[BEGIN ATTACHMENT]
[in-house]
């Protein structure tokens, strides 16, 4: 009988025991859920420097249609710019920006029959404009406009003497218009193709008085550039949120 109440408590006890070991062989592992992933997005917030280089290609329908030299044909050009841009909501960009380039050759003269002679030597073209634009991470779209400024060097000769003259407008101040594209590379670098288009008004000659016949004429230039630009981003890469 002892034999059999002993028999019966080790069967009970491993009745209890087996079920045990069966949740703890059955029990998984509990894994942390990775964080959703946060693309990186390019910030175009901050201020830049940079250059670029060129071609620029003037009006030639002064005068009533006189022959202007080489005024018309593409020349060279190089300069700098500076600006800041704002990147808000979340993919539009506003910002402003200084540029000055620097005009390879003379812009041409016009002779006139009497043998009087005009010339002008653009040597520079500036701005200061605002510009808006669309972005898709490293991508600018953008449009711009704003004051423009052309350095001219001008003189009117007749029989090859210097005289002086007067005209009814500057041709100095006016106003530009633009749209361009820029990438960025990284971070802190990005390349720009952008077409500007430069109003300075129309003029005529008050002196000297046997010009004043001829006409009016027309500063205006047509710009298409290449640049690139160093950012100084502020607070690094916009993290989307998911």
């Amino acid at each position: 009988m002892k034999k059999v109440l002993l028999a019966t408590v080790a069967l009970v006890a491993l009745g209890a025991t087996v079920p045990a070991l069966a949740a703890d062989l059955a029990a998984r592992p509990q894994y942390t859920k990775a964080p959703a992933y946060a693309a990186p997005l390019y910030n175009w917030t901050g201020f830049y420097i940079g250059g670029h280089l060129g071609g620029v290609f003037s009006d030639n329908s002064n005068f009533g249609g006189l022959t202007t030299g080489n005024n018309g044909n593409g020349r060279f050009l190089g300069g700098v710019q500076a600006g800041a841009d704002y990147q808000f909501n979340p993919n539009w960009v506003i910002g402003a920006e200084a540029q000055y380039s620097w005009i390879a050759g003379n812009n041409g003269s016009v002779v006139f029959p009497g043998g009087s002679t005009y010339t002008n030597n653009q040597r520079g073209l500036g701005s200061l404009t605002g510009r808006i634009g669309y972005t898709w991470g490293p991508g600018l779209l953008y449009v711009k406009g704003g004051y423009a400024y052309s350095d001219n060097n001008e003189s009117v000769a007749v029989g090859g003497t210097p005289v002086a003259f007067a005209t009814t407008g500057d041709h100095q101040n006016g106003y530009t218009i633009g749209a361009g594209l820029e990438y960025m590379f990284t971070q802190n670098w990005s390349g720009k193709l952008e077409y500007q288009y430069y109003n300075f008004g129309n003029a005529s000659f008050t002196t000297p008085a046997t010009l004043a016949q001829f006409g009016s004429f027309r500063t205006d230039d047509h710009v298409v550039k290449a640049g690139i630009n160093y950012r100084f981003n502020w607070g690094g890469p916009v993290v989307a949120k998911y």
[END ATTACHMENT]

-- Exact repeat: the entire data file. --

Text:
[in-house]
């Protein structure tokens, strides 16, 4: 009988025991859920420097249609710019920006029959404009406009003497218009193709008085550039949120 109440408590006890070991062989592992992933997005917030280089290609329908030299044909050009841009909501960009380039050759003269002679030597073209634009991470779209400024060097000769003259407008101040594209590379670098288009008004000659016949004429230039630009981003890469 002892034999059999002993028999019966080790069967009970491993009745209890087996079920045990069966949740703890059955029990998984509990894994942390990775964080959703946060693309990186390019910030175009901050201020830049940079250059670029060129071609620029003037009006030639002064005068009533006189022959202007080489005024018309593409020349060279190089300069700098500076600006800041704002990147808000979340993919539009506003910002402003200084540029000055620097005009390879003379812009041409016009002779006139009497043998009087005009010339002008653009040597520079500036701005200061605002510009808006669309972005898709490293991508600018953008449009711009704003004051423009052309350095001219001008003189009117007749029989090859210097005289002086007067005209009814500057041709100095006016106003530009633009749209361009820029990438960025990284971070802190990005390349720009952008077409500007430069109003300075129309003029005529008050002196000297046997010009004043001829006409009016027309500063205006047509710009298409290449640049690139160093950012100084502020607070690094916009993290989307998911």
């Amino acid at each position: 009988m002892k034999k059999v109440l002993l028999a019966t408590v080790a069967l009970v006890a491993l009745g209890a025991t087996v079920p045990a070991l069966a949740a703890d062989l059955a029990a998984r592992p509990q894994y942390t859920k990775a964080p959703a992933y946060a693309a990186p997005l390019y910030n175009w917030t901050g201020f830049y420097i940079g250059g670029h280089l060129g071609g620029v290609f003037s009006d030639n329908s002064n005068f009533g249609g006189l022959t202007t030299g080489n005024n018309g044909n593409g020349r060279f050009l190089g300069g700098v710019q500076a600006g800041a841009d704002y990147q808000f909501n979340p993919n539009w960009v506003i910002g402003a920006e200084a540029q000055y380039s620097w005009i390879a050759g003379n812009n041409g003269s016009v002779v006139f029959p009497g043998g009087s002679t005009y010339t002008n030597n653009q040597r520079g073209l500036g701005s200061l404009t605002g510009r808006i634009g669309y972005t898709w991470g490293p991508g600018l779209l953008y449009v711009k406009g704003g004051y423009a400024y052309s350095d001219n060097n001008e003189s009117v000769a007749v029989g090859g003497t210097p005289v002086a003259f007067a005209t009814t407008g500057d041709h100095q101040n006016g106003y530009t218009i633009g749209a361009g594209l820029e990438y960025m590379f990284t971070q802190n670098w990005s390349g720009k193709l952008e077409y500007q288009y430069y109003n300075f008004g129309n003029a005529s000659f008050t002196t000297p008085a046997t010009l004043a016949q001829f006409g009016s004429f027309r500063t205006d230039d047509h710009v298409v550039k290449a640049g690139i630009n160093y950012r100084f981003n502020w607070g690094g890469p916009v993290v989307a949120k998911y």